The battle of the sexes probably began when first two
gender-specific creatures crawled out of the primordial
sludge. Biologically, women have proven to outperform
men in at least one aspect — they're immune systems
are stronger. This difference has baffled scientists for
some time but we're getting closer to uncovering the secret.
In fact, testosterone that distinctly manly hormone
may be the culprit holding back the male immune
system, according to research published in the November
15 issue of the Journal of Immunology.
"What we are showing is that testosterone
seems to impede immunity," said Dr Eugene Kwon, a urologist
and immunology researcher at the Mayo Clinic in Rochester,
MN. "When testosterone is withdrawn, you get an increased
host immune response indicated by the rising numbers
of immune cells that are available to participate."
Research has already noted that the immune system's
B-cells multiply and lymph nodes swell upon androgen
deprivation or upon removal of testosterone from the
body. The researchers were also hoping to find the mechanism
through which androgens like testosterone interact with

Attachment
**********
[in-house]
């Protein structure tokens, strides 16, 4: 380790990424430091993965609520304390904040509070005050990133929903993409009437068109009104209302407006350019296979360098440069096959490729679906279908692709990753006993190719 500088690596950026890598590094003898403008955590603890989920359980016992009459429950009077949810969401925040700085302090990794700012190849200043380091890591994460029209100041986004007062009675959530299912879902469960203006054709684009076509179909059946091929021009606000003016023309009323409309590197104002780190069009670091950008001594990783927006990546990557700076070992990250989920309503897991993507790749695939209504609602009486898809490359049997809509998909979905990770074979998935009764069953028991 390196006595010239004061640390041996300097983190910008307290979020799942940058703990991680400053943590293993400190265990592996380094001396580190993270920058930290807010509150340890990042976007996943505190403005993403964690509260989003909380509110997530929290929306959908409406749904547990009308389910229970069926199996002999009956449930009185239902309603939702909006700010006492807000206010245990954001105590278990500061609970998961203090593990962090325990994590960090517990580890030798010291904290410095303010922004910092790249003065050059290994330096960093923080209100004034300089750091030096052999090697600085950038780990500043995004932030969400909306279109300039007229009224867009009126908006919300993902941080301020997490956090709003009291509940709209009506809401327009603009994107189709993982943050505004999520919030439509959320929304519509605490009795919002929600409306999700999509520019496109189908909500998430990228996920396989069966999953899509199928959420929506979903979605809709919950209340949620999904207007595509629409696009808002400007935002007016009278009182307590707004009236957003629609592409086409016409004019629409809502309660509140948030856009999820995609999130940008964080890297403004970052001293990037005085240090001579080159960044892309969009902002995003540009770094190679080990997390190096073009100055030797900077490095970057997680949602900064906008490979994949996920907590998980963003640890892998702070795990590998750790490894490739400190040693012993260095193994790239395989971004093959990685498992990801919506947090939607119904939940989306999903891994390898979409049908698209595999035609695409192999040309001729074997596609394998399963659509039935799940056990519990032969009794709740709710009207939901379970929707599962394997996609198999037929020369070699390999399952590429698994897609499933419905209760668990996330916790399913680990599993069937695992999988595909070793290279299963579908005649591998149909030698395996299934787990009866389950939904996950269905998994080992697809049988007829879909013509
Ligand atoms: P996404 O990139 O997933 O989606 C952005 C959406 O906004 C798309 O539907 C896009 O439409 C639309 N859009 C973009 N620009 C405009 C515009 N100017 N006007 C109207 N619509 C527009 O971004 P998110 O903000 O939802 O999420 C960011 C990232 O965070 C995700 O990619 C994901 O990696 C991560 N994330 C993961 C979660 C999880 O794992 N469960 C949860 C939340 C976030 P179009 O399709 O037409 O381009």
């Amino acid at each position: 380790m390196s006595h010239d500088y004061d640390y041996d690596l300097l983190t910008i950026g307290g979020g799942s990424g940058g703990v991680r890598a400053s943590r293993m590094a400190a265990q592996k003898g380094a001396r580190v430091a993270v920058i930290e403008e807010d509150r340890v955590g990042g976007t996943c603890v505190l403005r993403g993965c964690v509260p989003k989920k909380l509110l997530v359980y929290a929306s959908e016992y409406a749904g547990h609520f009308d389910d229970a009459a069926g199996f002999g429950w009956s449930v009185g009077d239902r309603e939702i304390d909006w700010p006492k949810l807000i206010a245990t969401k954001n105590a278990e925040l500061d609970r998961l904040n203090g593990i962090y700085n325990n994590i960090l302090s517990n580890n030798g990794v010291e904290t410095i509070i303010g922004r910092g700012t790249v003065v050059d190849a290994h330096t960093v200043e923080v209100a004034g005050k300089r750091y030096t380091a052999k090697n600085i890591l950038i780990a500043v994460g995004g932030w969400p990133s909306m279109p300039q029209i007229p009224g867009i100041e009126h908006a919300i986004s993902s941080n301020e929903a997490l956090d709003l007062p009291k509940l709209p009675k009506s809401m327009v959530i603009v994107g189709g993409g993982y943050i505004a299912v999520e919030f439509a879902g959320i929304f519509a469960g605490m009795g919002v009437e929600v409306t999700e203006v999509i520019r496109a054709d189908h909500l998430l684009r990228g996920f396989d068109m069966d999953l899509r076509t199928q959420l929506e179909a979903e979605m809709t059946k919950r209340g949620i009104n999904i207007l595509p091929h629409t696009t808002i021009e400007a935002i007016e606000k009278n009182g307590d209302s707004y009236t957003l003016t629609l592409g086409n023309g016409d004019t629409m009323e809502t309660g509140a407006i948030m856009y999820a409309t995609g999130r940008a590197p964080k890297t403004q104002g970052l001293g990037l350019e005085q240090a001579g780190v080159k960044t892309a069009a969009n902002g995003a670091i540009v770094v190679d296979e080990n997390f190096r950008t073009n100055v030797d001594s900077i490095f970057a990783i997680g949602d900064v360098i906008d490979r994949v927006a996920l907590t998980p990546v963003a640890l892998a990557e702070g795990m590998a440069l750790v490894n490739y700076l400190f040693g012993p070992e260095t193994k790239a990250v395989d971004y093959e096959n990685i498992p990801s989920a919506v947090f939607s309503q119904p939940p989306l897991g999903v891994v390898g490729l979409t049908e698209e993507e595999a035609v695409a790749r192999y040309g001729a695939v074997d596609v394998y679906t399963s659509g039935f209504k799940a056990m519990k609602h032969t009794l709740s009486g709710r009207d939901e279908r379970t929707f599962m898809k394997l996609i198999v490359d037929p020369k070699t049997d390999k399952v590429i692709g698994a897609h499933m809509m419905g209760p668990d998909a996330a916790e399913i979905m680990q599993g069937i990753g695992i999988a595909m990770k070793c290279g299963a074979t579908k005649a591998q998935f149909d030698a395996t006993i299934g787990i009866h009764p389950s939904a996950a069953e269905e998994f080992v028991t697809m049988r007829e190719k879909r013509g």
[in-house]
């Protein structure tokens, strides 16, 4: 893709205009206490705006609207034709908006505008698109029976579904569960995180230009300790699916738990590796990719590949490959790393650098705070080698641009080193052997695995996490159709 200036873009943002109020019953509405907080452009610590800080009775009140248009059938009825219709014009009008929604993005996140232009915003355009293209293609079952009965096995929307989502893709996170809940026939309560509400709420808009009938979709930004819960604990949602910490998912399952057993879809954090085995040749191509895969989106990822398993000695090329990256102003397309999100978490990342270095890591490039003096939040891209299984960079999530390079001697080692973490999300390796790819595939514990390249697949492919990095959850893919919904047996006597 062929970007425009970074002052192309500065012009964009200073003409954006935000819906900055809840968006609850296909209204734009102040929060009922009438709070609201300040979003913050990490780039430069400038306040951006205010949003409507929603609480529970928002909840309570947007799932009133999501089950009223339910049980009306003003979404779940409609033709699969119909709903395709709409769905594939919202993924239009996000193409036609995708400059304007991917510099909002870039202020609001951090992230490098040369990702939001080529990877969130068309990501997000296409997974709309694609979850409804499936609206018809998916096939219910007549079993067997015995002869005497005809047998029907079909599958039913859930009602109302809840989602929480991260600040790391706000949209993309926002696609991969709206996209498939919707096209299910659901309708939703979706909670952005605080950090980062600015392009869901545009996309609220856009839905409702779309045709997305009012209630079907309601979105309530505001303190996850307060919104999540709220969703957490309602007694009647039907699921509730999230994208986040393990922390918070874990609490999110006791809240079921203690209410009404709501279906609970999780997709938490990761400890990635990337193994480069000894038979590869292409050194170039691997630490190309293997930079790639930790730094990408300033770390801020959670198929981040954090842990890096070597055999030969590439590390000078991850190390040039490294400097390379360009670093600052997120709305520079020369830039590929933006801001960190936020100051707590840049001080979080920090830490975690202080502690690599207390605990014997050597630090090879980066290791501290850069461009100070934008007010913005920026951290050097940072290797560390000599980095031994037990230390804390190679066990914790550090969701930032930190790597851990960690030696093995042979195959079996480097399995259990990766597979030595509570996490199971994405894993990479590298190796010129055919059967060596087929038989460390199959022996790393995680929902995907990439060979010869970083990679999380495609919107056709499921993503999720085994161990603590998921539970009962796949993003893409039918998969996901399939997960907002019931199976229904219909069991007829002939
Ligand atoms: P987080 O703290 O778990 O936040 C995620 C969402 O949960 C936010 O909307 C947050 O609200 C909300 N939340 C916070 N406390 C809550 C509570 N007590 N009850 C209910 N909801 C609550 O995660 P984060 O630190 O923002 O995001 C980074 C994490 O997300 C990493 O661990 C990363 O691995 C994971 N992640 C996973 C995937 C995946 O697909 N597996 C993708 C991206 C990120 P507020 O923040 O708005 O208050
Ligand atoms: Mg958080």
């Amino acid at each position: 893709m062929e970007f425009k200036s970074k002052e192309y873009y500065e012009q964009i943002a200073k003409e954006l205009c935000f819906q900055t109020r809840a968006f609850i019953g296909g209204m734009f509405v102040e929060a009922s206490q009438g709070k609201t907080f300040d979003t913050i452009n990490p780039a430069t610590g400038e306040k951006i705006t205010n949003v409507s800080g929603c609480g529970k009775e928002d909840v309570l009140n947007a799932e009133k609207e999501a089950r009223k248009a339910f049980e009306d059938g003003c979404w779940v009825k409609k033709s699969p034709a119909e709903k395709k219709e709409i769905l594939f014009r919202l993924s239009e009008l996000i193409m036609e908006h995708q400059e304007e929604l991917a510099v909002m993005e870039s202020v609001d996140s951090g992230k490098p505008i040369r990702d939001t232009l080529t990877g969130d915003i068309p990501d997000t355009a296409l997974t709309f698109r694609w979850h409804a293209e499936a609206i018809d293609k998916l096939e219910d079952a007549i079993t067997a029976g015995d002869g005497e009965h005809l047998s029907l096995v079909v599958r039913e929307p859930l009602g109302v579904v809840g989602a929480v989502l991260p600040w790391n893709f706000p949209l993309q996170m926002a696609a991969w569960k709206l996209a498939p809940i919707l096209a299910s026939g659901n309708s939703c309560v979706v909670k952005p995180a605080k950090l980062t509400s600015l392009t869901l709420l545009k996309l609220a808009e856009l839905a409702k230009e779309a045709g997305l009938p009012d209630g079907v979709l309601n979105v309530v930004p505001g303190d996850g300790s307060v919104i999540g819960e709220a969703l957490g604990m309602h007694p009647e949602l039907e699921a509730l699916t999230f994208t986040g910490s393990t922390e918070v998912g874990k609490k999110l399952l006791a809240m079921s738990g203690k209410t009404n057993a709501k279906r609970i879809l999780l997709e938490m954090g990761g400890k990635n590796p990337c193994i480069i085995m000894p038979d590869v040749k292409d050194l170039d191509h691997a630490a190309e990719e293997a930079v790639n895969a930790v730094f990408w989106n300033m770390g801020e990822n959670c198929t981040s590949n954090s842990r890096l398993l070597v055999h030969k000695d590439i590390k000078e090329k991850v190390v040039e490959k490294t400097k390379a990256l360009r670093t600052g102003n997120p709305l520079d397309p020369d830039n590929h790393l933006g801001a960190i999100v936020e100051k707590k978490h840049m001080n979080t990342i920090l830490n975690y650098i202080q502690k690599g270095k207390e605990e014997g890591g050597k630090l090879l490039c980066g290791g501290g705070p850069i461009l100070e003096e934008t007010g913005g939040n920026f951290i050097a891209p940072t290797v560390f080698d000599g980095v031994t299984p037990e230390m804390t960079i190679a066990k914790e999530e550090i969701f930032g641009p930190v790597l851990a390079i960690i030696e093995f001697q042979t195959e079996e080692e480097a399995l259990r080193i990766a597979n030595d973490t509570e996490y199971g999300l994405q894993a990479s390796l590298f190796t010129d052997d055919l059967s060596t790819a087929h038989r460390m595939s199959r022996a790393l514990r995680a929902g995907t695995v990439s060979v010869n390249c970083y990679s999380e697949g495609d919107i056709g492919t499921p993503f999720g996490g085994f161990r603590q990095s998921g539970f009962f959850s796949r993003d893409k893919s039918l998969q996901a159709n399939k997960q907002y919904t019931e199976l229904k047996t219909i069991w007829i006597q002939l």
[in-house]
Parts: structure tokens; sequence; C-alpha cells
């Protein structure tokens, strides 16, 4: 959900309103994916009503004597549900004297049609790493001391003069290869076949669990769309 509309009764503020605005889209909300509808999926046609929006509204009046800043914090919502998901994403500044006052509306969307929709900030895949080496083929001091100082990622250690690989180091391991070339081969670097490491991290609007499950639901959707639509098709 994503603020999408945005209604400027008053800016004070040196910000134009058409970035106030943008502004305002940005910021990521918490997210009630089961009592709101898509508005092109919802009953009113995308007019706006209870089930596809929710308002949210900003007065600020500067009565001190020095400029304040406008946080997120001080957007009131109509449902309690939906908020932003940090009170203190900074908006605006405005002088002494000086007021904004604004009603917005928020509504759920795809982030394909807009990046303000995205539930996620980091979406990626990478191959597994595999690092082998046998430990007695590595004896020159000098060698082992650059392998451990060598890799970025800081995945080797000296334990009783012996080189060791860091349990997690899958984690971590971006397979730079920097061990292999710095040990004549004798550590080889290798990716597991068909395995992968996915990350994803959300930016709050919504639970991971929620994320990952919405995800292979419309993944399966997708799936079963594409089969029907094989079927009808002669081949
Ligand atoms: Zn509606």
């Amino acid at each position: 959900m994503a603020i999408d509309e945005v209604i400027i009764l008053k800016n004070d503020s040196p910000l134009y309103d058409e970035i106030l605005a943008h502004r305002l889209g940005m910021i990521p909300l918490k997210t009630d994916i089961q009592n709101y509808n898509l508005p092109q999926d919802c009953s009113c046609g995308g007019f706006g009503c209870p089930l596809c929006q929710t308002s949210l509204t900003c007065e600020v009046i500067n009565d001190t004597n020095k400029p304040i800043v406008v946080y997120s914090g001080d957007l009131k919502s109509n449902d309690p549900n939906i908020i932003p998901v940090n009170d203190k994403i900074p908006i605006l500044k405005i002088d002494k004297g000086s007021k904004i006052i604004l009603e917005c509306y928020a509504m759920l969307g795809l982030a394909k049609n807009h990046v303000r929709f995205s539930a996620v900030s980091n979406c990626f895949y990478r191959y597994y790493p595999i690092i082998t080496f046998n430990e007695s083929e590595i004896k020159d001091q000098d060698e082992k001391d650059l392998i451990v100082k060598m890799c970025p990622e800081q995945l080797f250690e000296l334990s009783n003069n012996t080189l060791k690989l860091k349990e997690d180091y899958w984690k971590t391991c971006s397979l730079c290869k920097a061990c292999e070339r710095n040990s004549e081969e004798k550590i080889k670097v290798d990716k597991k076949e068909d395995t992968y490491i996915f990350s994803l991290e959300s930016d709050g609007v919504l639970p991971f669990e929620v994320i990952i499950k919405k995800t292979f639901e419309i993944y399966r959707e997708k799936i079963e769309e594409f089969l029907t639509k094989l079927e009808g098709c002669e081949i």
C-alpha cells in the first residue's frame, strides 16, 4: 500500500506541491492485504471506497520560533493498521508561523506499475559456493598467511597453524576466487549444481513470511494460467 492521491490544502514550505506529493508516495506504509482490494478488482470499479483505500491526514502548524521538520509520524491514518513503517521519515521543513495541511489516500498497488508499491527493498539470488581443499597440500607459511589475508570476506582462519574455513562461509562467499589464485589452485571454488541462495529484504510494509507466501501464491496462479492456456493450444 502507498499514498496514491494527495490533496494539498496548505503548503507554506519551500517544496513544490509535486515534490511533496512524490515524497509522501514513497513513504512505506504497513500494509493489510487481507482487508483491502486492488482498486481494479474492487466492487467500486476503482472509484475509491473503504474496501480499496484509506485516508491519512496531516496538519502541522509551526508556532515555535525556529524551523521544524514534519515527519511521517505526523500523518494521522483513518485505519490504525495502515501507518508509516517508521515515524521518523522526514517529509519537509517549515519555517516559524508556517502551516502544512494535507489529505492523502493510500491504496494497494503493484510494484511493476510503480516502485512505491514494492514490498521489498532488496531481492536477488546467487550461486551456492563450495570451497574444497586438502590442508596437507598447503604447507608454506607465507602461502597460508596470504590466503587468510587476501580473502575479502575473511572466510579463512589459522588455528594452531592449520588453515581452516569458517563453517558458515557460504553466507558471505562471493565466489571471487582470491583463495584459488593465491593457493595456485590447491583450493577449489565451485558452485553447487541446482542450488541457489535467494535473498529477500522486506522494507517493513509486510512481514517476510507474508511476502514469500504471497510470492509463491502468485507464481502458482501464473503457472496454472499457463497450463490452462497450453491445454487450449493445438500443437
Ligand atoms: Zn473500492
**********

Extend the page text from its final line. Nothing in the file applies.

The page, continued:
the immune system. This study examined the effect of
androgen deprivation on T-cell counts and efficacy.
Male mice were either surgically
castrated or sham-castrated, where pericordal fat was
removed instead of the testicles. T-cell expression
was measured under several conditions including antigen
stimulation, chemotherapy, thymus glands removal and
in cell culture.
Androgen deprivation caused the
T-cells to multiply and become more reactive to antigenic
stimulation, confirming that testosterone affects T-cell
numbers and function. However, adding testosterone back
into androgen deprived T-cell cultures didn't decrease
the number of T-cells or change the cells' characteristics.
This means that testosterone isn't directly interacting
with the immune cells to hinder their growth.
But when testosterone is away, other hormones may play.
Since testosterone suppresses the production of prolactin,
luteinizing hormone, estradiol and other hormones, an
increase in one of these could be causing the enhanced
immune response. More research is needed to establish
a cause-and-effect relationship between the presence
of various sex hormones and the potency of the immune
Once that relationship is found
it could lead to a new way for doctors to hasten the
recovery of the immune system after immunosuppression
resulting from chemotherapy, burn injuries and blood
loss. As the authors wrote, "These studies may have
implications for enhancing immune responses to immunotherapy,
for improving immune system recovery following chemotherapy,
and for establishing a mechanistic basis whereby gonadal
steroid hormones modulate autoimmunity."